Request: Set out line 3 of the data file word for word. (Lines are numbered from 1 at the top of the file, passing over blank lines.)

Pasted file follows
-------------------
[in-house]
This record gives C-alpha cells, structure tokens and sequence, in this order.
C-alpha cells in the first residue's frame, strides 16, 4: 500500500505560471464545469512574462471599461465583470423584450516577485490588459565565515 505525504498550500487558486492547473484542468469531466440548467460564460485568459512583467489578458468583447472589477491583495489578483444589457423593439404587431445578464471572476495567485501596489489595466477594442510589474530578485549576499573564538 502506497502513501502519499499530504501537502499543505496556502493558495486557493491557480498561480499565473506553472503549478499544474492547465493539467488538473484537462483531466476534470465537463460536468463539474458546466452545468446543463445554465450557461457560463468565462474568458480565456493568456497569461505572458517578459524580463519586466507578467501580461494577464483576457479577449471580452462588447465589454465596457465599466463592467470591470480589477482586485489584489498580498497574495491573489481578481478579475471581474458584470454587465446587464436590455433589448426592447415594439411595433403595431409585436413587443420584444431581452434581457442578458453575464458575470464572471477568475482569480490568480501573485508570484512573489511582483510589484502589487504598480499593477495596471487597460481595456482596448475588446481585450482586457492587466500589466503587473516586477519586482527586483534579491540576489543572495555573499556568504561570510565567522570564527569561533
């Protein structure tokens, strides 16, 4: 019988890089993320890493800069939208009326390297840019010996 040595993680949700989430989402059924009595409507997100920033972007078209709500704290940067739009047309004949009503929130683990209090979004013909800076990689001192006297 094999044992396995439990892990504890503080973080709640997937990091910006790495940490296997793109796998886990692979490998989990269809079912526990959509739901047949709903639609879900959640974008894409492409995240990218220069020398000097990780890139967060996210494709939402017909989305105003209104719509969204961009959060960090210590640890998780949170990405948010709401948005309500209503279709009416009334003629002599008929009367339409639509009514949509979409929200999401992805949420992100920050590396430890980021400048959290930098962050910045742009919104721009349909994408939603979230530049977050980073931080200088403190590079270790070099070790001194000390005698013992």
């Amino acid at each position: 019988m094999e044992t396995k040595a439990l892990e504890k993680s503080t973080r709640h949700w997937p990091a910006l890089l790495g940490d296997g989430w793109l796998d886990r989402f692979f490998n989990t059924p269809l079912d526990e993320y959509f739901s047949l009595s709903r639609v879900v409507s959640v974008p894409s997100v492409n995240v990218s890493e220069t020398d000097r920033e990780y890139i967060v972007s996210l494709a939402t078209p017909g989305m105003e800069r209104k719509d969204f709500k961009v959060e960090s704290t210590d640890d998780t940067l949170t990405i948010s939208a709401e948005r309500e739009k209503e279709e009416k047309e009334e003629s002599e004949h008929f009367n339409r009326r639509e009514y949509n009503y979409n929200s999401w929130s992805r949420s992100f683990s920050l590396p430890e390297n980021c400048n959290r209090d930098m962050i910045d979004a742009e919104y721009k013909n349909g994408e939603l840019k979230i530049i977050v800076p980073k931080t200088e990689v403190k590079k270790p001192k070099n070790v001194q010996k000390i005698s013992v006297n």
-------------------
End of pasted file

C-alpha cells in the first residue's frame, strides 16, 4: 500500500505560471464545469512574462471599461465583470423584450516577485490588459565565515 505525504498550500487558486492547473484542468469531466440548467460564460485568459512583467489578458468583447472589477491583495489578483444589457423593439404587431445578464471572476495567485501596489489595466477594442510589474530578485549576499573564538 502506497502513501502519499499530504501537502499543505496556502493558495486557493491557480498561480499565473506553472503549478499544474492547465493539467488538473484537462483531466476534470465537463460536468463539474458546466452545468446543463445554465450557461457560463468565462474568458480565456493568456497569461505572458517578459524580463519586466507578467501580461494577464483576457479577449471580452462588447465589454465596457465599466463592467470591470480589477482586485489584489498580498497574495491573489481578481478579475471581474458584470454587465446587464436590455433589448426592447415594439411595433403595431409585436413587443420584444431581452434581457442578458453575464458575470464572471477568475482569480490568480501573485508570484512573489511582483510589484502589487504598480499593477495596471487597460481595456482596448475588446481585450482586457492587466500589466503587473516586477519586482527586483534579491540576489543572495555573499556568504561570510565567522570564527569561533